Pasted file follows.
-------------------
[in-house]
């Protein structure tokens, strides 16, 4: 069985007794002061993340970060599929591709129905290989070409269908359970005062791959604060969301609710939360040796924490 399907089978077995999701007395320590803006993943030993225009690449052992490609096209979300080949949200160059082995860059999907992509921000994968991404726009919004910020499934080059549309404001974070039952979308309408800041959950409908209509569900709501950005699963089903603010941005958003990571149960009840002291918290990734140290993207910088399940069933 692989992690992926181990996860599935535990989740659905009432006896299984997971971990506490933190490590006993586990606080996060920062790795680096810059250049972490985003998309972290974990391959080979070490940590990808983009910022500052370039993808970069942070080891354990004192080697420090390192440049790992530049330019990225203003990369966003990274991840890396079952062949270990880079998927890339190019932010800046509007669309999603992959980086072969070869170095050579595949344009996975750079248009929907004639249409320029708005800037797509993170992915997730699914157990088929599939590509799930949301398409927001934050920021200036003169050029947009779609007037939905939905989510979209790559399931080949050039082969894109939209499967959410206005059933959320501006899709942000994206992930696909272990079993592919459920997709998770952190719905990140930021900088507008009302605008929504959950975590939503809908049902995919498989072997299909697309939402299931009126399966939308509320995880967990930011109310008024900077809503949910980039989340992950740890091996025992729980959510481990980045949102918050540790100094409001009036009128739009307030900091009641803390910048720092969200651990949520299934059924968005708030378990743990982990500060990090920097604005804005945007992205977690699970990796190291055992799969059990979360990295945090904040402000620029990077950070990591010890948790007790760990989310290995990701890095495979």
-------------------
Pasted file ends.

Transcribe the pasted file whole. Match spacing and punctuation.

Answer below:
[in-house]
């Protein structure tokens, strides 16, 4: 069985007794002061993340970060599929591709129905290989070409269908359970005062791959604060969301609710939360040796924490 399907089978077995999701007395320590803006993943030993225009690449052992490609096209979300080949949200160059082995860059999907992509921000994968991404726009919004910020499934080059549309404001974070039952979308309408800041959950409908209509569900709501950005699963089903603010941005958003990571149960009840002291918290990734140290993207910088399940069933 692989992690992926181990996860599935535990989740659905009432006896299984997971971990506490933190490590006993586990606080996060920062790795680096810059250049972490985003998309972290974990391959080979070490940590990808983009910022500052370039993808970069942070080891354990004192080697420090390192440049790992530049330019990225203003990369966003990274991840890396079952062949270990880079998927890339190019932010800046509007669309999603992959980086072969070869170095050579595949344009996975750079248009929907004639249409320029708005800037797509993170992915997730699914157990088929599939590509799930949301398409927001934050920021200036003169050029947009779609007037939905939905989510979209790559399931080949050039082969894109939209499967959410206005059933959320501006899709942000994206992930696909272990079993592919459920997709998770952190719905990140930021900088507008009302605008929504959950975590939503809908049902995919498989072997299909697309939402299931009126399966939308509320995880967990930011109310008024900077809503949910980039989340992950740890091996025992729980959510481990980045949102918050540790100094409001009036009128739009307030900091009641803390910048720092969200651990949520299934059924968005708030378990743990982990500060990090920097604005804005945007992205977690699970990796190291055992799969059990979360990295945090904040402000620029990077950070990591010890948790007790760990989310290995990701890095495979």